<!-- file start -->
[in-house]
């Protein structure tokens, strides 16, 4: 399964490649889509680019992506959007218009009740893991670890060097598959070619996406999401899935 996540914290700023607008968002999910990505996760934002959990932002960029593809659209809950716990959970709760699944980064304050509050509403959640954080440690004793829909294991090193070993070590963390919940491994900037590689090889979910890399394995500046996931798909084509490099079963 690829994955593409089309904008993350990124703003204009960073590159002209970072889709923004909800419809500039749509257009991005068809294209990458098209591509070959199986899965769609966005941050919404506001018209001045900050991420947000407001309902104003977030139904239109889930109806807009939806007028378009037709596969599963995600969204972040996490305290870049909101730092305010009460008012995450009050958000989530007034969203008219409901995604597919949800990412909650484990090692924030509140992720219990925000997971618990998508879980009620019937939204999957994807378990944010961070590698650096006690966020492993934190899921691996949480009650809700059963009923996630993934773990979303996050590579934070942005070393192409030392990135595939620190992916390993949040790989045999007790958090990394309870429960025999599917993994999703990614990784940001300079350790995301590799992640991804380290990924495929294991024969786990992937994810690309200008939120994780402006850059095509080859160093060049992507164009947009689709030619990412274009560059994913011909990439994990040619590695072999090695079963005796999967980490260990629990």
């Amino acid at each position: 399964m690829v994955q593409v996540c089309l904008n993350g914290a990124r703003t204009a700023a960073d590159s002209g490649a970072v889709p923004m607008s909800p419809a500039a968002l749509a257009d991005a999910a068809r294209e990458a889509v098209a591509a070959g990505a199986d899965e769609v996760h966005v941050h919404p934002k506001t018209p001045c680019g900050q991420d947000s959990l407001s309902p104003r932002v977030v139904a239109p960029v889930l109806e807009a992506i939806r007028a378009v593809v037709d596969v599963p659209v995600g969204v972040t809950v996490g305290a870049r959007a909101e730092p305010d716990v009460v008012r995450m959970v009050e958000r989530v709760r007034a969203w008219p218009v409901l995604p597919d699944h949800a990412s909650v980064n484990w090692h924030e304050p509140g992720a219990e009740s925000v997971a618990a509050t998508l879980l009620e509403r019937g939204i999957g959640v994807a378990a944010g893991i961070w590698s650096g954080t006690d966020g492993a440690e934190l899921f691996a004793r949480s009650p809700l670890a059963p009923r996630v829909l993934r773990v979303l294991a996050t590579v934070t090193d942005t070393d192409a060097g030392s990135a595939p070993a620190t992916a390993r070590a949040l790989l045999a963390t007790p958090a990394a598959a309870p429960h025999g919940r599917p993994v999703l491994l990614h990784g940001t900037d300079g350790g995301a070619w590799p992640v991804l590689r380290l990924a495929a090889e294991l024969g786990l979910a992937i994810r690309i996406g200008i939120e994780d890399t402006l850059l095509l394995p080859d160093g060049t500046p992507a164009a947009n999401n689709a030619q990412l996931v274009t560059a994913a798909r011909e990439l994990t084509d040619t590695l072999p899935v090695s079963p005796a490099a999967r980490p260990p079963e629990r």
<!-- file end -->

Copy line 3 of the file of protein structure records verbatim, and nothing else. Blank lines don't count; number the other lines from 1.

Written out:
């Amino acid at each position: 399964m690829v994955q593409v996540c089309l904008n993350g914290a990124r703003t204009a700023a960073d590159s002209g490649a970072v889709p923004m607008s909800p419809a500039a968002l749509a257009d991005a999910a068809r294209e990458a889509v098209a591509a070959g990505a199986d899965e769609v996760h966005v941050h919404p934002k506001t018209p001045c680019g900050q991420d947000s959990l407001s309902p104003r932002v977030v139904a239109p960029v889930l109806e807009a992506i939806r007028a378009v593809v037709d596969v599963p659209v995600g969204v972040t809950v996490g305290a870049r959007a909101e730092p305010d716990v009460v008012r995450m959970v009050e958000r989530v709760r007034a969203w008219p218009v409901l995604p597919d699944h949800a990412s909650v980064n484990w090692h924030e304050p509140g992720a219990e009740s925000v997971a618990a509050t998508l879980l009620e509403r019937g939204i999957g959640v994807a378990a944010g893991i961070w590698s650096g954080t006690d966020g492993a440690e934190l899921f691996a004793r949480s009650p809700l670890a059963p009923r996630v829909l993934r773990v979303l294991a996050t590579v934070t090193d942005t070393d192409a060097g030392s990135a595939p070993a620190t992916a390993r070590a949040l790989l045999a963390t007790p958090a990394a598959a309870p429960h025999g919940r599917p993994v999703l491994l990614h990784g940001t900037d300079g350790g995301a070619w590799p992640v991804l590689r380290l990924a495929a090889e294991l024969g786990l979910a992937i994810r690309i996406g200008i939120e994780d890399t402006l850059l095509l394995p080859d160093g060049t500046p992507a164009a947009n999401n689709a030619q990412l996931v274009t560059a994913a798909r011909e990439l994990t084509d040619t590695l072999p899935v090695s079963p005796a490099a999967r980490p260990p079963e629990r």